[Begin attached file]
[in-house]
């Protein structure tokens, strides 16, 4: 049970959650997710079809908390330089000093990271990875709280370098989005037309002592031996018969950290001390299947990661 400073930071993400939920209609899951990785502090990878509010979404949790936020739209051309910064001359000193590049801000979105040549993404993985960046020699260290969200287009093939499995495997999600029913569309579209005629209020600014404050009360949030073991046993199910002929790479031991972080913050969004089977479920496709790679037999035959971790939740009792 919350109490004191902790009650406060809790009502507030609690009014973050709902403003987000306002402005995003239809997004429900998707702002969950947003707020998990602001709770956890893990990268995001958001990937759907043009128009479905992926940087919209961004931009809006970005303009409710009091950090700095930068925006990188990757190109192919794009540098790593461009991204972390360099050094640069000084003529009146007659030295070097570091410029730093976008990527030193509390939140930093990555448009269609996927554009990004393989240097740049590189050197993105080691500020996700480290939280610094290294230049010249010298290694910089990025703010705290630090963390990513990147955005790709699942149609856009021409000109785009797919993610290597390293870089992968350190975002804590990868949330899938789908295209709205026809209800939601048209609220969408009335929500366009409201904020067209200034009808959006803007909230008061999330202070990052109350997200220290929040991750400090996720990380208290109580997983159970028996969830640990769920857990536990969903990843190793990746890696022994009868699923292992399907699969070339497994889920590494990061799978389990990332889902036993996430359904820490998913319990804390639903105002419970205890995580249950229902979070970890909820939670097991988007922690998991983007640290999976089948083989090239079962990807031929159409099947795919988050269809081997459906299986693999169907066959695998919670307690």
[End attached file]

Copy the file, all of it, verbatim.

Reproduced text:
[in-house]
């Protein structure tokens, strides 16, 4: 049970959650997710079809908390330089000093990271990875709280370098989005037309002592031996018969950290001390299947990661 400073930071993400939920209609899951990785502090990878509010979404949790936020739209051309910064001359000193590049801000979105040549993404993985960046020699260290969200287009093939499995495997999600029913569309579209005629209020600014404050009360949030073991046993199910002929790479031991972080913050969004089977479920496709790679037999035959971790939740009792 919350109490004191902790009650406060809790009502507030609690009014973050709902403003987000306002402005995003239809997004429900998707702002969950947003707020998990602001709770956890893990990268995001958001990937759907043009128009479905992926940087919209961004931009809006970005303009409710009091950090700095930068925006990188990757190109192919794009540098790593461009991204972390360099050094640069000084003529009146007659030295070097570091410029730093976008990527030193509390939140930093990555448009269609996927554009990004393989240097740049590189050197993105080691500020996700480290939280610094290294230049010249010298290694910089990025703010705290630090963390990513990147955005790709699942149609856009021409000109785009797919993610290597390293870089992968350190975002804590990868949330899938789908295209709205026809209800939601048209609220969408009335929500366009409201904020067209200034009808959006803007909230008061999330202070990052109350997200220290929040991750400090996720990380208290109580997983159970028996969830640990769920857990536990969903990843190793990746890696022994009868699923292992399907699969070339497994889920590494990061799978389990990332889902036993996430359904820490998913319990804390639903105002419970205890995580249950229902979070970890909820939670097991988007922690998991983007640290999976089948083989090239079962990807031929159409099947795919988050269809081997459906299986693999169907066959695998919670307690």